Speed training could up your speed in the Stamina and Strategy training.
Accuracy could help your balance for the Willpower training, or perhaps slightly increase the range of your reach for Strategy training.
Strength could help with the Stamina training, or let you swim harder in Speed training.
Strategy could improve your control in the Willpower training or let you hit the dummies in the Accuracy training better.
Willpower could decrease click time/difficulty for the Speed and Stamina training.
I think this would be a neat way to tie all the skills together. It would offset the difficulty curve a bit, but it would encourage you to travel and level up all of your skills evenly.
(Or maybe some of these do have an effect in addition to the Stamina/oxygen connection, but I haven't noticed it because the leveling up is gradual.)
Comic books are weird. Especially superhero comics, what with alternate realities, time travel, dying but not really dying, planet-eating-monsters-turned-life-bringers, and telepathic cosmonaut dogs. Like I said, weird.
Comic book movies, however, are typically more tame. Let’s go back a decade or so; the major blockbusters based on properties from the big two, Marvel and The House That Batman Built (DC), had been, mostly, normal-ish. We had Batman and Superman running around, who are so ingrained in popular consciousness they’re basically normal. Same with Peter Parker and the X-Men, as well as an outing with the Fantastic Four. It’s relatively grounded stuff, Superman’s an alien, Batman’s a rich ninja, the X-Men are mutants which makes sense. The Fantastic Four got space powers, and Peter Parker was bitten by a radioactive spider. Everything’s SCIENCE!’d away into plausibility. Green Goblin gets a suit instead of being an actual goblin-esque thing, and the then-recent Batman Begins gave Scarecrow fear toxins and made Ra’s al Ghul also a ninja. Y’know, grounded and realistic like.
Then Marvel started making their own movies. Which started with Iron Man, about a guy who builds a high tech armor in a cave with a box of scraps. Still reasonable, yeah? The Incredible Hulk came out the same year and had green rage monster through science, so, relatively normal. Same with Iron Man 2 which brought about some AI and more armor and stuff, but still grounded.
Concurrently, we had Nolan’s The Dark Knight which took its reconstruction of the Batman mythos to new heights. What would be the effects of a bat-dressed vigilante in the modern world? How could that work? The Dark Knight makes it work tremendously, creating a cool, albeit grim take on a character that positioned the superhero film more as a thriller than outright saving the world. Which, given that superhero/comic book films can ascribe to whatever genre they darn well please, made sense enough. If anything, though, The Dark Knight said that realistic superhero movies could work. And it was really really good.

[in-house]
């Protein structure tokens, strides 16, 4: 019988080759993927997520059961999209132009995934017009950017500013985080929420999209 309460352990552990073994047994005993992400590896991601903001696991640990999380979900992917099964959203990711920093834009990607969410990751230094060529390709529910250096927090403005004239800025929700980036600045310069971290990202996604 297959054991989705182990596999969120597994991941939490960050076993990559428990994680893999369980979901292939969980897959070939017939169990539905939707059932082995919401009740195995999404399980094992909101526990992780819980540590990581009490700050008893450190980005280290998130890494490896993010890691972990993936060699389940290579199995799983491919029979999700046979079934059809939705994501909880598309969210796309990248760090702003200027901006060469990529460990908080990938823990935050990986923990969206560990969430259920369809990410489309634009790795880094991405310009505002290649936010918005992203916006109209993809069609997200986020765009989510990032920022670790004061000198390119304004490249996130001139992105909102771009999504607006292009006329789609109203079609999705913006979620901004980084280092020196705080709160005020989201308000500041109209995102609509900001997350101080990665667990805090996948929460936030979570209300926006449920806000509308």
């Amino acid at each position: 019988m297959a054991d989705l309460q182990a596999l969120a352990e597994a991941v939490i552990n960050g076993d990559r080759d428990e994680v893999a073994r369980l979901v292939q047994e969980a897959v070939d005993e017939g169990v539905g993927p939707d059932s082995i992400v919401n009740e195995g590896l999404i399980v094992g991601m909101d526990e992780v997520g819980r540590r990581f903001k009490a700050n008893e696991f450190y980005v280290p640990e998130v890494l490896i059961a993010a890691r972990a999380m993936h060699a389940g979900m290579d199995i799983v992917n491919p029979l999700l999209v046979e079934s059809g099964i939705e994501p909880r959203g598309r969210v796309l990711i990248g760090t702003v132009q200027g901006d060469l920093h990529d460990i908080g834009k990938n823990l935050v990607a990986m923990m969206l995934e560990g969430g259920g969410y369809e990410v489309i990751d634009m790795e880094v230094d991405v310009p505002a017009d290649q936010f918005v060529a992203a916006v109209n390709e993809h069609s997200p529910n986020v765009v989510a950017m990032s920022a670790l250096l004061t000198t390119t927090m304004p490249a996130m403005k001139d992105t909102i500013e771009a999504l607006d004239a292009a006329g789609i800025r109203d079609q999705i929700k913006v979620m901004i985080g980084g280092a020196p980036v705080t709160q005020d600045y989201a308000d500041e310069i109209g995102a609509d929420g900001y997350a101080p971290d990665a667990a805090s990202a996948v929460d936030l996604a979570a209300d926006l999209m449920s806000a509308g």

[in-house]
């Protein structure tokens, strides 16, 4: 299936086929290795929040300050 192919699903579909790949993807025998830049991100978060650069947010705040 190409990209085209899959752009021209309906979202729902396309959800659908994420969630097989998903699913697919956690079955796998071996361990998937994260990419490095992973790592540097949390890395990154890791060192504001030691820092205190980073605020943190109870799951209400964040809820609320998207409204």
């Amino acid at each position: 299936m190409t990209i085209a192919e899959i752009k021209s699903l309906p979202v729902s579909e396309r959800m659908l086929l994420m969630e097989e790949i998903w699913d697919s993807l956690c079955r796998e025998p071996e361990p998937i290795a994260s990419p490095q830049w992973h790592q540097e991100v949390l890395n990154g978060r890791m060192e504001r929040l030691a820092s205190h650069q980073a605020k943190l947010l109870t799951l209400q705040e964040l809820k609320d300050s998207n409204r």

But back to Marvel Studios. After Iron Man 2 they released Captain America and Thor. The former had a super serum’d super soldier fighting World War II against a dude with a red skull for a face and various other ridiculous war machines. Pulpy fare for sure, like Sky Captain except better. Thor, however, had Norse gods. Which, given that this was supposed to take place in the same world where Tony Stark and his box of scraps existed, was a little outlandish.
‘cuz Thor’s magical. Not, like, Harry Potter magic (that’d be weird!), but Lord of The Rings magical. The filmmakers (and Marvel Studios) let us into it gently, though; Thor and friends are alien-ish people and there’s some handwaving involving sufficiently advanced technology seeming like magic. Thus by the time The Avengers introduced us to portals and aliens and mind controlling staves, things were with the realm of possibilities. The Marvel world was shown to be weird, so exploding people in Iron Man 3 and Dark Elf spaceships in The Dark World made sense in a way.
Guardians of The Galaxy made it weirder, pushing a space opera story into the world, but that took place on the periphery. For now, anyway.
So along comes Doctor Strange, eight years after Iron Man. And now there’s magic. Like magic magic. Harry Potter magic with spells and stuff.